Assumptions with diodes

  • #1
295
4

Homework Statement


I am working on this problem, where I need to find I and V
upload_2017-2-6_18-42-8.png




Homework Equations




The Attempt at a Solution


I know the right answer will be when D1(left) is off and D2(right) is on, we went over the solution in class. I wanted to do the 4 assumptions just to try to understand. I am not able to figure out what happens when D2 is off, and why it's not possible. Can someone please explain? Thanks
 

Answers and Replies

  • #2
gneill
Mentor
20,848
2,818
I am not able to figure out what happens when D2 is off, and why it's not possible. Can someone please explain?
Make the assumption that it is off and determine the potentials at the nodes of the circuit. What would be the potential at the node where D2 connects?
 
  • #3
295
4
Make the assumption that it is off and determine the potentials at the nodes of the circuit. What would be the potential at the node where D2 connects?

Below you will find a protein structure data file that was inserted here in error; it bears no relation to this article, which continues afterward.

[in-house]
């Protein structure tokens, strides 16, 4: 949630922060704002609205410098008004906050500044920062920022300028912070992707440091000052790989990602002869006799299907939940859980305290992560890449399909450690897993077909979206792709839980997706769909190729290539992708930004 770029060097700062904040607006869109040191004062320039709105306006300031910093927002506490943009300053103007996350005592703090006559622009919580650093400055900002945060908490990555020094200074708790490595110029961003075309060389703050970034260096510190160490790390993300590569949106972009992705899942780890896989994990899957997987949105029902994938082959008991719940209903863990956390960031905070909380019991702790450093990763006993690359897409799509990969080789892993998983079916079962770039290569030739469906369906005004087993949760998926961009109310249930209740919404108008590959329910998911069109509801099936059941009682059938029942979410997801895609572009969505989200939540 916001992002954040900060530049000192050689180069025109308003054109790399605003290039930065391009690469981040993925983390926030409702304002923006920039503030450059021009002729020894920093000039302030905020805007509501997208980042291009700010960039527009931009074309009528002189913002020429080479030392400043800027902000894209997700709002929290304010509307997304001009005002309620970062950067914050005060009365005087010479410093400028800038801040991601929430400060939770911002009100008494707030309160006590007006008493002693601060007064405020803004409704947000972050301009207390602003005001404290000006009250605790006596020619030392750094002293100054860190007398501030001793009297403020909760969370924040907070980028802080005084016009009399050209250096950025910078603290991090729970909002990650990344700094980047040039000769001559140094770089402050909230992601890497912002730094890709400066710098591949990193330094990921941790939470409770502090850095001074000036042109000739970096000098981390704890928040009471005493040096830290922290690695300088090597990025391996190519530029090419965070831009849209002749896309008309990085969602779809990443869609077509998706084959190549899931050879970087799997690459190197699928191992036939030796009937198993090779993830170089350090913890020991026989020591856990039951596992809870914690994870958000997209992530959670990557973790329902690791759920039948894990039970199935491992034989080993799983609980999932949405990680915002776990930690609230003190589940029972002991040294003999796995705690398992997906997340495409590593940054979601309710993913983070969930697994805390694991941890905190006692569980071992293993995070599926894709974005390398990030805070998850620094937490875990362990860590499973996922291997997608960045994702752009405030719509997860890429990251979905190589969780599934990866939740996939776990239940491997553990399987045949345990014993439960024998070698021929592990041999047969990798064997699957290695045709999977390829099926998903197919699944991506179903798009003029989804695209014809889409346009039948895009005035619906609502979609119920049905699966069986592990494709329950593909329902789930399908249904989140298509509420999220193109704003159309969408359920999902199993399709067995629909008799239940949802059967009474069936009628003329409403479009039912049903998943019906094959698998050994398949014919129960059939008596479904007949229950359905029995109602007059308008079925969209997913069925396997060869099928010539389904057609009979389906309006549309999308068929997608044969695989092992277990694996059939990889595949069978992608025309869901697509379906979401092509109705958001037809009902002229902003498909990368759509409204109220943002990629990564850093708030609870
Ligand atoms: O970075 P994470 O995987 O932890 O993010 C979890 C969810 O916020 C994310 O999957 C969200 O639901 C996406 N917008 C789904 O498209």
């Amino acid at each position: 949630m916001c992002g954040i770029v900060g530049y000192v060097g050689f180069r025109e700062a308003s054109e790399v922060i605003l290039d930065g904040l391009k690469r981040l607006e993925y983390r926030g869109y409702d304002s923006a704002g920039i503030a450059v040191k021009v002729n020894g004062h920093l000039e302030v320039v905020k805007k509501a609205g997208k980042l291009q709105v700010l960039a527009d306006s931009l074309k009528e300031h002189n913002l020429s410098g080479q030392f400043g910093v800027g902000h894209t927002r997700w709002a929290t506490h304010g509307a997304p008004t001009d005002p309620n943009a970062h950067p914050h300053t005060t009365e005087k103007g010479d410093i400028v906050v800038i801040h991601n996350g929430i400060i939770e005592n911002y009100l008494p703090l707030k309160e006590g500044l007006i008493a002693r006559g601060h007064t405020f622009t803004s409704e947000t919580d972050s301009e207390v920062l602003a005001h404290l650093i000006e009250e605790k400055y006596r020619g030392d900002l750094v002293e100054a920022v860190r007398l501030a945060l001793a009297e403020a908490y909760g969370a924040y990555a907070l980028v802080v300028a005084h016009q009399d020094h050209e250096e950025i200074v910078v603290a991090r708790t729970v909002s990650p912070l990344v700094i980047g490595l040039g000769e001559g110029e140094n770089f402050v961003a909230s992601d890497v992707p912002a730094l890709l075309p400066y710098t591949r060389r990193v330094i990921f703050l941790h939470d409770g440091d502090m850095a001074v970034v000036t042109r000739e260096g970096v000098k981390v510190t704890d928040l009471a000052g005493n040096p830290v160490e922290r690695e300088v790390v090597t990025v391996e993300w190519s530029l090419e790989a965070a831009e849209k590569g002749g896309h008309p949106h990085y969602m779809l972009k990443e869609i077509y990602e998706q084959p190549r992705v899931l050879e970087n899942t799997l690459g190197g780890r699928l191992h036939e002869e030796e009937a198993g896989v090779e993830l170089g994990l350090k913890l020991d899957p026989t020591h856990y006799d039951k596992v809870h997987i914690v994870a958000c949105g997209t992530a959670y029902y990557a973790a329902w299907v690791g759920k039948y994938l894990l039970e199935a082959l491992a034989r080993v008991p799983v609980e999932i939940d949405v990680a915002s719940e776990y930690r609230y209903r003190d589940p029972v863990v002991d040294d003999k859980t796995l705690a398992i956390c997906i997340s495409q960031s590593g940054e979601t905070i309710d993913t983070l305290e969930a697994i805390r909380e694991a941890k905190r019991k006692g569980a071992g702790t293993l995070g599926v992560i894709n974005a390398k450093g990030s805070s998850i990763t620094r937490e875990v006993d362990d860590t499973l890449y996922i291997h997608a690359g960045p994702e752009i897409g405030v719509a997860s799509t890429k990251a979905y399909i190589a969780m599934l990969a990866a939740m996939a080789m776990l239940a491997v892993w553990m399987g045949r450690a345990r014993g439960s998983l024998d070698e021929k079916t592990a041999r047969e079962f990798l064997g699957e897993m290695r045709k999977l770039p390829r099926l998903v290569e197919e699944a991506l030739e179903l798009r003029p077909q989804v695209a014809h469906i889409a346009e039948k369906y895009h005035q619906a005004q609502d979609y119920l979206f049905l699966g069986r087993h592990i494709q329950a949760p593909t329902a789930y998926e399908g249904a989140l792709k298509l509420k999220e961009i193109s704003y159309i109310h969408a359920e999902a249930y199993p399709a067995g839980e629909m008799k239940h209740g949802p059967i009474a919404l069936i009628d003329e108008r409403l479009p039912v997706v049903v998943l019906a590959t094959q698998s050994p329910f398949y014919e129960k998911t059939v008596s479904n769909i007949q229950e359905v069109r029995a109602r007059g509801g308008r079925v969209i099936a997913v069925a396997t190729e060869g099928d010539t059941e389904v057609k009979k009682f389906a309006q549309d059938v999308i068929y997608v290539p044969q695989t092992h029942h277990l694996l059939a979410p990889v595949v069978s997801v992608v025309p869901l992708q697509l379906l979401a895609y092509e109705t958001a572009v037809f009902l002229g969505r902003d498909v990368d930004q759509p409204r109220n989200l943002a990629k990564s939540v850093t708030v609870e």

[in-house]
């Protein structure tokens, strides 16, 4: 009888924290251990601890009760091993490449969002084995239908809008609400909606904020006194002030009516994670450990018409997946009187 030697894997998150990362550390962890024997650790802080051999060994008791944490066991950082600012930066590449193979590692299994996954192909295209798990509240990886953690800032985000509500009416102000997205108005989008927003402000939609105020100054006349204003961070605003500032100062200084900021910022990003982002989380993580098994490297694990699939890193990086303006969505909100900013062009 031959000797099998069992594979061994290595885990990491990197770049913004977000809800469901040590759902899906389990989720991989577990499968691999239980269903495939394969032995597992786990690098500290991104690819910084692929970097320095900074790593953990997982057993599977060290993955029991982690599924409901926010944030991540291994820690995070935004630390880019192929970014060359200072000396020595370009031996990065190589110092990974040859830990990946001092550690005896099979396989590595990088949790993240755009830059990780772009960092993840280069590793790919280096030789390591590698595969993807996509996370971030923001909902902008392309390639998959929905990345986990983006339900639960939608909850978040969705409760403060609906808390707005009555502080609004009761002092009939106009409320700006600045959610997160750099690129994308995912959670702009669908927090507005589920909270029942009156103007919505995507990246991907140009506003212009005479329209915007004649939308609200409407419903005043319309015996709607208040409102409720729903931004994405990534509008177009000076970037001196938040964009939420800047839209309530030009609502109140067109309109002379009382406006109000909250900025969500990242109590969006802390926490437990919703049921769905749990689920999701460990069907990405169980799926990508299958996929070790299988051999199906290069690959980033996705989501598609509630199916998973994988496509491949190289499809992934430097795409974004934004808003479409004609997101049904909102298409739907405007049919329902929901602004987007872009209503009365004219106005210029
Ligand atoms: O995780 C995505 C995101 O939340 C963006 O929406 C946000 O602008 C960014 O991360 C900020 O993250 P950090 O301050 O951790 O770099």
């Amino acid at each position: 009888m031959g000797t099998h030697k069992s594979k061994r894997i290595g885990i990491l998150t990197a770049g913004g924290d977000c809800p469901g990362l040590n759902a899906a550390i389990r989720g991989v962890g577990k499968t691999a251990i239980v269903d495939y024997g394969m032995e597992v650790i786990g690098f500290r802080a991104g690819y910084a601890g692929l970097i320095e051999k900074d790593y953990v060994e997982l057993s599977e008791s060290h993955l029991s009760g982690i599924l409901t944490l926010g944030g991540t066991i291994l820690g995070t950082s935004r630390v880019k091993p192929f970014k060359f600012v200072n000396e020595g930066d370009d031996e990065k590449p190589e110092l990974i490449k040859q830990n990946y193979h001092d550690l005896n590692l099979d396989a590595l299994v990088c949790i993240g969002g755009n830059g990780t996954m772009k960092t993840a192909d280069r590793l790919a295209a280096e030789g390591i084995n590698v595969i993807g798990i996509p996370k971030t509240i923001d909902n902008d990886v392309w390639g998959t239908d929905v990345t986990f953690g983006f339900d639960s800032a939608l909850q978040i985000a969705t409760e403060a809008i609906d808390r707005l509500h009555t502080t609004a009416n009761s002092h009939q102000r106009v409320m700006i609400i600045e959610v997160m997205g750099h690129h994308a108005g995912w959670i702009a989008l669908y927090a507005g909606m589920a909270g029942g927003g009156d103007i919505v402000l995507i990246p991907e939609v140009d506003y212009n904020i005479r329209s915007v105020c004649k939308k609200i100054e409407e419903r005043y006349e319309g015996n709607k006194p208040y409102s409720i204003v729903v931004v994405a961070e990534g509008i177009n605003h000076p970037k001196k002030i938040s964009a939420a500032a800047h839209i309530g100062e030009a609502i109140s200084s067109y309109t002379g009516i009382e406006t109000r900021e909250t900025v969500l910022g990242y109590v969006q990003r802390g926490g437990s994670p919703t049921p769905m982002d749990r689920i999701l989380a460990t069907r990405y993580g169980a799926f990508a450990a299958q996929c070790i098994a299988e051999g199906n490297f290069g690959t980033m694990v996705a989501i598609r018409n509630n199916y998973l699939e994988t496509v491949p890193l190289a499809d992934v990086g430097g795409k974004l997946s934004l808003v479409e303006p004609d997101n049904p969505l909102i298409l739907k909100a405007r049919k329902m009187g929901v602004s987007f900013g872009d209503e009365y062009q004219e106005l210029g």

Well the top of the open circuit would be at 0 since it would be like the ground. And the bottom of the open circuit would be -5V ? If I have the right logic
 
  • #4
gneill
Mentor
20,848
2,818
The circuit has a ground and that should be used as the reference node. Write a node equation at the top of D2. By the way, are the diodes to be taken as ideal diodes or will they have a forward bias voltage?
 
  • #5
295
4
The circuit has a ground and that should be used as the reference node. Write a node equation at the top of D2. By the way, are the diodes to be taken as ideal diodes or will they have a forward bias voltage?
These ones were ideal.

For the top of D2 you have I1 = I, i guess, since the current in an open circuit is 0 A
 
  • #6
gneill
Mentor
20,848
2,818
These ones were ideal.

For the top of D2 you have I1 = I, i guess, since the current in an open circuit is 0 A
Sorry, I don't see any I1 on the diagram. Yes, the current in an open circuit is 0 A. What open circuit are you referring to? The output terminals?
 
  • #7
295
4
Sorry, I don't see any I1 on the diagram. Yes, the current in an open circuit is 0 A. What open circuit are you referring to? The output terminals?